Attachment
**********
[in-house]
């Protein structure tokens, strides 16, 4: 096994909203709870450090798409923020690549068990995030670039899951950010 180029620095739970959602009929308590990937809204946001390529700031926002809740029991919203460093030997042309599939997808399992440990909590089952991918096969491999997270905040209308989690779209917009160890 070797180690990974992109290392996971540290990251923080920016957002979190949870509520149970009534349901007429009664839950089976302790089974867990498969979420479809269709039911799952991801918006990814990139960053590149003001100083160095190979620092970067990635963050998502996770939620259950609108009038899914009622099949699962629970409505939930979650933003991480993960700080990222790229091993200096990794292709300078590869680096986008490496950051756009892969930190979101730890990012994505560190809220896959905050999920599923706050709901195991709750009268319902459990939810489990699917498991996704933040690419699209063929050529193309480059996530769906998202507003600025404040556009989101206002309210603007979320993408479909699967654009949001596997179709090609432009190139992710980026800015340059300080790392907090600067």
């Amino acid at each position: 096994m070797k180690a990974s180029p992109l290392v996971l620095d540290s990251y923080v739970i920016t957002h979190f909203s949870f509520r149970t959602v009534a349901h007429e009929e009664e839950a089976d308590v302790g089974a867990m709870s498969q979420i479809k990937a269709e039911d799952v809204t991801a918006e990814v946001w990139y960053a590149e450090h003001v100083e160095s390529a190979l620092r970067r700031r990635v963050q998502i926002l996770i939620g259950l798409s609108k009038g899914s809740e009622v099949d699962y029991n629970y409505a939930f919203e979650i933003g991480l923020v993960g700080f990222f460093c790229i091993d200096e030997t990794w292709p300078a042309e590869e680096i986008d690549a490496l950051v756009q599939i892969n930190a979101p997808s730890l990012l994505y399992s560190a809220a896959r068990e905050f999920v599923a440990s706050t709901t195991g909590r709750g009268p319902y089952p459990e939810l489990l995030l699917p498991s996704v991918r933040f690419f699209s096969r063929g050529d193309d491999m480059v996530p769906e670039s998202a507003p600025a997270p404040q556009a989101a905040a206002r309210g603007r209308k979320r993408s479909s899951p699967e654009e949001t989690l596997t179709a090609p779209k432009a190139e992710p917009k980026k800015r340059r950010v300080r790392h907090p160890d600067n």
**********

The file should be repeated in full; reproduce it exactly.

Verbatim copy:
[in-house]
């Protein structure tokens, strides 16, 4: 096994909203709870450090798409923020690549068990995030670039899951950010 180029620095739970959602009929308590990937809204946001390529700031926002809740029991919203460093030997042309599939997808399992440990909590089952991918096969491999997270905040209308989690779209917009160890 070797180690990974992109290392996971540290990251923080920016957002979190949870509520149970009534349901007429009664839950089976302790089974867990498969979420479809269709039911799952991801918006990814990139960053590149003001100083160095190979620092970067990635963050998502996770939620259950609108009038899914009622099949699962629970409505939930979650933003991480993960700080990222790229091993200096990794292709300078590869680096986008490496950051756009892969930190979101730890990012994505560190809220896959905050999920599923706050709901195991709750009268319902459990939810489990699917498991996704933040690419699209063929050529193309480059996530769906998202507003600025404040556009989101206002309210603007979320993408479909699967654009949001596997179709090609432009190139992710980026800015340059300080790392907090600067």
């Amino acid at each position: 096994m070797k180690a990974s180029p992109l290392v996971l620095d540290s990251y923080v739970i920016t957002h979190f909203s949870f509520r149970t959602v009534a349901h007429e009929e009664e839950a089976d308590v302790g089974a867990m709870s498969q979420i479809k990937a269709e039911d799952v809204t991801a918006e990814v946001w990139y960053a590149e450090h003001v100083e160095s390529a190979l620092r970067r700031r990635v963050q998502i926002l996770i939620g259950l798409s609108k009038g899914s809740e009622v099949d699962y029991n629970y409505a939930f919203e979650i933003g991480l923020v993960g700080f990222f460093c790229i091993d200096e030997t990794w292709p300078a042309e590869e680096i986008d690549a490496l950051v756009q599939i892969n930190a979101p997808s730890l990012l994505y399992s560190a809220a896959r068990e905050f999920v599923a440990s706050t709901t195991g909590r709750g009268p319902y089952p459990e939810l489990l995030l699917p498991s996704v991918r933040f690419f699209s096969r063929g050529d193309d491999m480059v996530p769906e670039s998202a507003p600025a997270p404040q556009a989101a905040a206002r309210g603007r209308k979320r993408s479909s899951p699967e654009e949001t989690l596997t179709a090609p779209k432009a190139e992710p917009k980026k800015r340059r950010v300080r790392h907090p160890d600067n």